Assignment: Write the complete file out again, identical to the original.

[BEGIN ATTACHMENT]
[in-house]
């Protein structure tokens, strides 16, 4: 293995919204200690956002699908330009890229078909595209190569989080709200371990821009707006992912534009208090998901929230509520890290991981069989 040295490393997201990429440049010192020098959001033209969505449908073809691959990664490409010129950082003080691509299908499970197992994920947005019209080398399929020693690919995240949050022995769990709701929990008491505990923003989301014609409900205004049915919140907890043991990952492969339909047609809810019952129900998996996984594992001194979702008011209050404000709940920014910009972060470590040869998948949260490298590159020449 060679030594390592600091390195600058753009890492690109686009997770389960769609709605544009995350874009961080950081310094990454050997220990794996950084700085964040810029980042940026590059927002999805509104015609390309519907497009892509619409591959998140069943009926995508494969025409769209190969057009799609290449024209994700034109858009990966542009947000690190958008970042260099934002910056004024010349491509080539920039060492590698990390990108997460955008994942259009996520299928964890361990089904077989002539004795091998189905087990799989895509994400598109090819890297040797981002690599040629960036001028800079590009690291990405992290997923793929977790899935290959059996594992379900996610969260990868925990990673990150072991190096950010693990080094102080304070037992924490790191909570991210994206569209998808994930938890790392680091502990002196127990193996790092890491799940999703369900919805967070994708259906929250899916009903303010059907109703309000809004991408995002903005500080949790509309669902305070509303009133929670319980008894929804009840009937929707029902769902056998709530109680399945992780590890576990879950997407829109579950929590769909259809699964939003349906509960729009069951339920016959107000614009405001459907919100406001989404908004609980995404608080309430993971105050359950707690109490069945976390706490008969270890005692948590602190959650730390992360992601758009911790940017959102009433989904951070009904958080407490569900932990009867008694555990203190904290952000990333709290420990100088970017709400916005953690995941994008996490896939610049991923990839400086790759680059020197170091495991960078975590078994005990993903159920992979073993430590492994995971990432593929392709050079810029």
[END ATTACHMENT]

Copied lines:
[in-house]
């Protein structure tokens, strides 16, 4: 293995919204200690956002699908330009890229078909595209190569989080709200371990821009707006992912534009208090998901929230509520890290991981069989 040295490393997201990429440049010192020098959001033209969505449908073809691959990664490409010129950082003080691509299908499970197992994920947005019209080398399929020693690919995240949050022995769990709701929990008491505990923003989301014609409900205004049915919140907890043991990952492969339909047609809810019952129900998996996984594992001194979702008011209050404000709940920014910009972060470590040869998948949260490298590159020449 060679030594390592600091390195600058753009890492690109686009997770389960769609709605544009995350874009961080950081310094990454050997220990794996950084700085964040810029980042940026590059927002999805509104015609390309519907497009892509619409591959998140069943009926995508494969025409769209190969057009799609290449024209994700034109858009990966542009947000690190958008970042260099934002910056004024010349491509080539920039060492590698990390990108997460955008994942259009996520299928964890361990089904077989002539004795091998189905087990799989895509994400598109090819890297040797981002690599040629960036001028800079590009690291990405992290997923793929977790899935290959059996594992379900996610969260990868925990990673990150072991190096950010693990080094102080304070037992924490790191909570991210994206569209998808994930938890790392680091502990002196127990193996790092890491799940999703369900919805967070994708259906929250899916009903303010059907109703309000809004991408995002903005500080949790509309669902305070509303009133929670319980008894929804009840009937929707029902769902056998709530109680399945992780590890576990879950997407829109579950929590769909259809699964939003349906509960729009069951339920016959107000614009405001459907919100406001989404908004609980995404608080309430993971105050359950707690109490069945976390706490008969270890005692948590602190959650730390992360992601758009911790940017959102009433989904951070009904958080407490569900932990009867008694555990203190904290952000990333709290420990100088970017709400916005953690995941994008996490896939610049991923990839400086790759680059020197170091495991960078975590078994005990993903159920992979073993430590492994995971990432593929392709050079810029």